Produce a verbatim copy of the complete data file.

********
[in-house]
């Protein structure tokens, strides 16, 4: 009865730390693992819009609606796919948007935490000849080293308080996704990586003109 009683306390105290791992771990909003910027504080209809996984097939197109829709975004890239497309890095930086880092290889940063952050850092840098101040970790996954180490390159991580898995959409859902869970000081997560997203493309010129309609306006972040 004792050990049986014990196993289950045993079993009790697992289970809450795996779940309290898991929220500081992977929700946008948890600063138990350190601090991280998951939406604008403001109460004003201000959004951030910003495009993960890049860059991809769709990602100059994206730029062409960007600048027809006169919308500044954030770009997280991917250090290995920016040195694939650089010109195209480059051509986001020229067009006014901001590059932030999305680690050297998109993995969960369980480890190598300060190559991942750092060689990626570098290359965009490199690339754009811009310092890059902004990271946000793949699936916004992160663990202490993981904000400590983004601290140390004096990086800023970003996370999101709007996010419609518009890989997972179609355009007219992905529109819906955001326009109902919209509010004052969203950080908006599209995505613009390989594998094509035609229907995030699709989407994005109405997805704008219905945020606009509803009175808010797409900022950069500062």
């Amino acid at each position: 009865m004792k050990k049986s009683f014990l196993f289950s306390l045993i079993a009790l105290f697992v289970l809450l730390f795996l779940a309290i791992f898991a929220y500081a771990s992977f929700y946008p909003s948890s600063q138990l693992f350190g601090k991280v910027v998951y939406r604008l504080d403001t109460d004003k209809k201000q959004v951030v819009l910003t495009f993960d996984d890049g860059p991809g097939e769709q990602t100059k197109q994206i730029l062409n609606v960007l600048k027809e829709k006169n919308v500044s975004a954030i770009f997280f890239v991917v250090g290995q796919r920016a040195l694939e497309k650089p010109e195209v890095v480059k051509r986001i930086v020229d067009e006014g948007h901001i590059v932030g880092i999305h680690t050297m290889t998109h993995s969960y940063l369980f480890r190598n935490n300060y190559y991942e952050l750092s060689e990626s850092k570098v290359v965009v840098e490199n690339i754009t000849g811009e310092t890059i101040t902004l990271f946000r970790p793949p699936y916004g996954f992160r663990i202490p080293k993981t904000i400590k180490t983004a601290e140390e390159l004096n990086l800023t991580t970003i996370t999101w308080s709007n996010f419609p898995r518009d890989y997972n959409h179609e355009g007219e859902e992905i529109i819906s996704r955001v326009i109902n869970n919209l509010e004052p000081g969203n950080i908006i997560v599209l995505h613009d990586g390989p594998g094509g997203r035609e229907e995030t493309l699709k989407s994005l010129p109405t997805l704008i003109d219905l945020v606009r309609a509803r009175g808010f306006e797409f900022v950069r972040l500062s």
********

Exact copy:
[in-house]
């Protein structure tokens, strides 16, 4: 009865730390693992819009609606796919948007935490000849080293308080996704990586003109 009683306390105290791992771990909003910027504080209809996984097939197109829709975004890239497309890095930086880092290889940063952050850092840098101040970790996954180490390159991580898995959409859902869970000081997560997203493309010129309609306006972040 004792050990049986014990196993289950045993079993009790697992289970809450795996779940309290898991929220500081992977929700946008948890600063138990350190601090991280998951939406604008403001109460004003201000959004951030910003495009993960890049860059991809769709990602100059994206730029062409960007600048027809006169919308500044954030770009997280991917250090290995920016040195694939650089010109195209480059051509986001020229067009006014901001590059932030999305680690050297998109993995969960369980480890190598300060190559991942750092060689990626570098290359965009490199690339754009811009310092890059902004990271946000793949699936916004992160663990202490993981904000400590983004601290140390004096990086800023970003996370999101709007996010419609518009890989997972179609355009007219992905529109819906955001326009109902919209509010004052969203950080908006599209995505613009390989594998094509035609229907995030699709989407994005109405997805704008219905945020606009509803009175808010797409900022950069500062």
């Amino acid at each position: 009865m004792k050990k049986s009683f014990l196993f289950s306390l045993i079993a009790l105290f697992v289970l809450l730390f795996l779940a309290i791992f898991a929220y500081a771990s992977f929700y946008p909003s948890s600063q138990l693992f350190g601090k991280v910027v998951y939406r604008l504080d403001t109460d004003k209809k201000q959004v951030v819009l910003t495009f993960d996984d890049g860059p991809g097939e769709q990602t100059k197109q994206i730029l062409n609606v960007l600048k027809e829709k006169n919308v500044s975004a954030i770009f997280f890239v991917v250090g290995q796919r920016a040195l694939e497309k650089p010109e195209v890095v480059k051509r986001i930086v020229d067009e006014g948007h901001i590059v932030g880092i999305h680690t050297m290889t998109h993995s969960y940063l369980f480890r190598n935490n300060y190559y991942e952050l750092s060689e990626s850092k570098v290359v965009v840098e490199n690339i754009t000849g811009e310092t890059i101040t902004l990271f946000r970790p793949p699936y916004g996954f992160r663990i202490p080293k993981t904000i400590k180490t983004a601290e140390e390159l004096n990086l800023t991580t970003i996370t999101w308080s709007n996010f419609p898995r518009d890989y997972n959409h179609e355009g007219e859902e992905i529109i819906s996704r955001v326009i109902n869970n919209l509010e004052p000081g969203n950080i908006i997560v599209l995505h613009d990586g390989p594998g094509g997203r035609e229907e995030t493309l699709k989407s994005l010129p109405t997805l704008i003109d219905l945020v606009r309609a509803r009175g808010f306006e797409f900022v950069r972040l500062s």